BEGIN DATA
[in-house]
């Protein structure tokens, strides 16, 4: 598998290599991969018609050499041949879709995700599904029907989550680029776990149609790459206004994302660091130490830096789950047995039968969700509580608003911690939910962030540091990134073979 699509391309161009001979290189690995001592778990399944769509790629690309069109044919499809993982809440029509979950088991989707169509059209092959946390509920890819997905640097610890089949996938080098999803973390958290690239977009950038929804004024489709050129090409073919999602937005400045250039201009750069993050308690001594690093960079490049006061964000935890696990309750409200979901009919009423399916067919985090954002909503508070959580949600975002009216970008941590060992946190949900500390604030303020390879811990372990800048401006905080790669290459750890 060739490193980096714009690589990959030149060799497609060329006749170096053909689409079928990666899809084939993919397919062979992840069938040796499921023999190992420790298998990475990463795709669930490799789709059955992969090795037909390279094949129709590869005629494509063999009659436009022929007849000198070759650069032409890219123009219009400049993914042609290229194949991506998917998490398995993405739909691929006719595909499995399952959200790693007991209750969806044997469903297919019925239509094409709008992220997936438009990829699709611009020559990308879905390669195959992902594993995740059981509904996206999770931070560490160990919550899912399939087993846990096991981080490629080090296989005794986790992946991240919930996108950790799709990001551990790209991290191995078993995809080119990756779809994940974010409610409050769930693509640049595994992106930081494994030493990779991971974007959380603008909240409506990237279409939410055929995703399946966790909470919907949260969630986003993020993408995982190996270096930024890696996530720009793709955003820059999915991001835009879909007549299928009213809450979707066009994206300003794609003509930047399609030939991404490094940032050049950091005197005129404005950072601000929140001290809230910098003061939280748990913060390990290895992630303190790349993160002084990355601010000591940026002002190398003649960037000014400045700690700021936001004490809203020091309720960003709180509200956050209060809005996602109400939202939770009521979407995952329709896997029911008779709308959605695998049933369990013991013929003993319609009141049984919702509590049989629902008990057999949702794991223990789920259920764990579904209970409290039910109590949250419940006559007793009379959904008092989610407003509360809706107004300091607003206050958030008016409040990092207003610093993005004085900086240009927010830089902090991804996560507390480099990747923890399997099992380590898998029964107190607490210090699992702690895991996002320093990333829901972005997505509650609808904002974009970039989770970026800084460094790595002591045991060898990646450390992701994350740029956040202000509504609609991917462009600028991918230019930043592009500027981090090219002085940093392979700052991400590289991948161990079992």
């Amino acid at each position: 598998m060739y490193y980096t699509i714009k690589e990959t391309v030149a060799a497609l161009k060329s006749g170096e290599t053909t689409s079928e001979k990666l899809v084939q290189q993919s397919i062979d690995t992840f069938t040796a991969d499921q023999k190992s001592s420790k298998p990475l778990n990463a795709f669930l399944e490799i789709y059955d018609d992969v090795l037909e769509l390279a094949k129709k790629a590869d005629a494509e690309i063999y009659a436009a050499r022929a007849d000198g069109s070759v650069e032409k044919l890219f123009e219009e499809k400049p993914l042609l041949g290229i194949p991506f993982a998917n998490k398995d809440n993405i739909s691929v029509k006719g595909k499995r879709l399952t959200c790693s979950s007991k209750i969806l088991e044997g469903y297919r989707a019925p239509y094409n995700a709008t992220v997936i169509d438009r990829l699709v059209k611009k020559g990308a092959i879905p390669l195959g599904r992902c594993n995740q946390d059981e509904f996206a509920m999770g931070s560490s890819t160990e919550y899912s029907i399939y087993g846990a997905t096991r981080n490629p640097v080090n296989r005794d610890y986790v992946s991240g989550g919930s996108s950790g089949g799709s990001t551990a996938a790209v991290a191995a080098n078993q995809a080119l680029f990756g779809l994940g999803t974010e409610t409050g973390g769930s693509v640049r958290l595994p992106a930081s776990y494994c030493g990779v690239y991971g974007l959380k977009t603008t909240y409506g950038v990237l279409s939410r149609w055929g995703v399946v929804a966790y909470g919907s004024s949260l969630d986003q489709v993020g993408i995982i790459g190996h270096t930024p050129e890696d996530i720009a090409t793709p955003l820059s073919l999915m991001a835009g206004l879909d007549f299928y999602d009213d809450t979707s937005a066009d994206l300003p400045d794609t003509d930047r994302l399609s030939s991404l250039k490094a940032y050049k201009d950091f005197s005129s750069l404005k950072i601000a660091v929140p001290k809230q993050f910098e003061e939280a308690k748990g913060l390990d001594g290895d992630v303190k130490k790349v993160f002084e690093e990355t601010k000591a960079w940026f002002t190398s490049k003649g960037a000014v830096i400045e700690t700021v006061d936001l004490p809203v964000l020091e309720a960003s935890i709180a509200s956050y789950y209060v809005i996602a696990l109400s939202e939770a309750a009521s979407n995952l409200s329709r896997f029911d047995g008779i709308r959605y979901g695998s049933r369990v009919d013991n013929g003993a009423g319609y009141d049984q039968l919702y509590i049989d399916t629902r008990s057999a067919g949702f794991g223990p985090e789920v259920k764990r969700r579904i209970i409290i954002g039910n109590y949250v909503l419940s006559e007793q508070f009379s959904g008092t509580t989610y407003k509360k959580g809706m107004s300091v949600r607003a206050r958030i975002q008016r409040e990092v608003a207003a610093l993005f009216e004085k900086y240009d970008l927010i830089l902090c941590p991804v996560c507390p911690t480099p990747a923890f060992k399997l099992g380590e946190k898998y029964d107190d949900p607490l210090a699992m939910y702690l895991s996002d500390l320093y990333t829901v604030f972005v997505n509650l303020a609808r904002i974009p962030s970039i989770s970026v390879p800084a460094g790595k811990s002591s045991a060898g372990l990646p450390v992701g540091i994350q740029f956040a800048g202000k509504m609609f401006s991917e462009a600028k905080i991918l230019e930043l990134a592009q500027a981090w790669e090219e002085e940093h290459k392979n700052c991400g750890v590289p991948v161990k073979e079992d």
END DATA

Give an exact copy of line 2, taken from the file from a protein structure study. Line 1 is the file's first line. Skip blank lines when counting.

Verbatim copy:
């Protein structure tokens, strides 16, 4: 598998290599991969018609050499041949879709995700599904029907989550680029776990149609790459206004994302660091130490830096789950047995039968969700509580608003911690939910962030540091990134073979 699509391309161009001979290189690995001592778990399944769509790629690309069109044919499809993982809440029509979950088991989707169509059209092959946390509920890819997905640097610890089949996938080098999803973390958290690239977009950038929804004024489709050129090409073919999602937005400045250039201009750069993050308690001594690093960079490049006061964000935890696990309750409200979901009919009423399916067919985090954002909503508070959580949600975002009216970008941590060992946190949900500390604030303020390879811990372990800048401006905080790669290459750890 060739490193980096714009690589990959030149060799497609060329006749170096053909689409079928990666899809084939993919397919062979992840069938040796499921023999190992420790298998990475990463795709669930490799789709059955992969090795037909390279094949129709590869005629494509063999009659436009022929007849000198070759650069032409890219123009219009400049993914042609290229194949991506998917998490398995993405739909691929006719595909499995399952959200790693007991209750969806044997469903297919019925239509094409709008992220997936438009990829699709611009020559990308879905390669195959992902594993995740059981509904996206999770931070560490160990919550899912399939087993846990096991981080490629080090296989005794986790992946991240919930996108950790799709990001551990790209991290191995078993995809080119990756779809994940974010409610409050769930693509640049595994992106930081494994030493990779991971974007959380603008909240409506990237279409939410055929995703399946966790909470919907949260969630986003993020993408995982190996270096930024890696996530720009793709955003820059999915991001835009879909007549299928009213809450979707066009994206300003794609003509930047399609030939991404490094940032050049950091005197005129404005950072601000929140001290809230910098003061939280748990913060390990290895992630303190790349993160002084990355601010000591940026002002190398003649960037000014400045700690700021936001004490809203020091309720960003709180509200956050209060809005996602109400939202939770009521979407995952329709896997029911008779709308959605695998049933369990013991013929003993319609009141049984919702509590049989629902008990057999949702794991223990789920259920764990579904209970409290039910109590949250419940006559007793009379959904008092989610407003509360809706107004300091607003206050958030008016409040990092207003610093993005004085900086240009927010830089902090991804996560507390480099990747923890399997099992380590898998029964107190607490210090699992702690895991996002320093990333829901972005997505509650609808904002974009970039989770970026800084460094790595002591045991060898990646450390992701994350740029956040202000509504609609991917462009600028991918230019930043592009500027981090090219002085940093392979700052991400590289991948161990079992």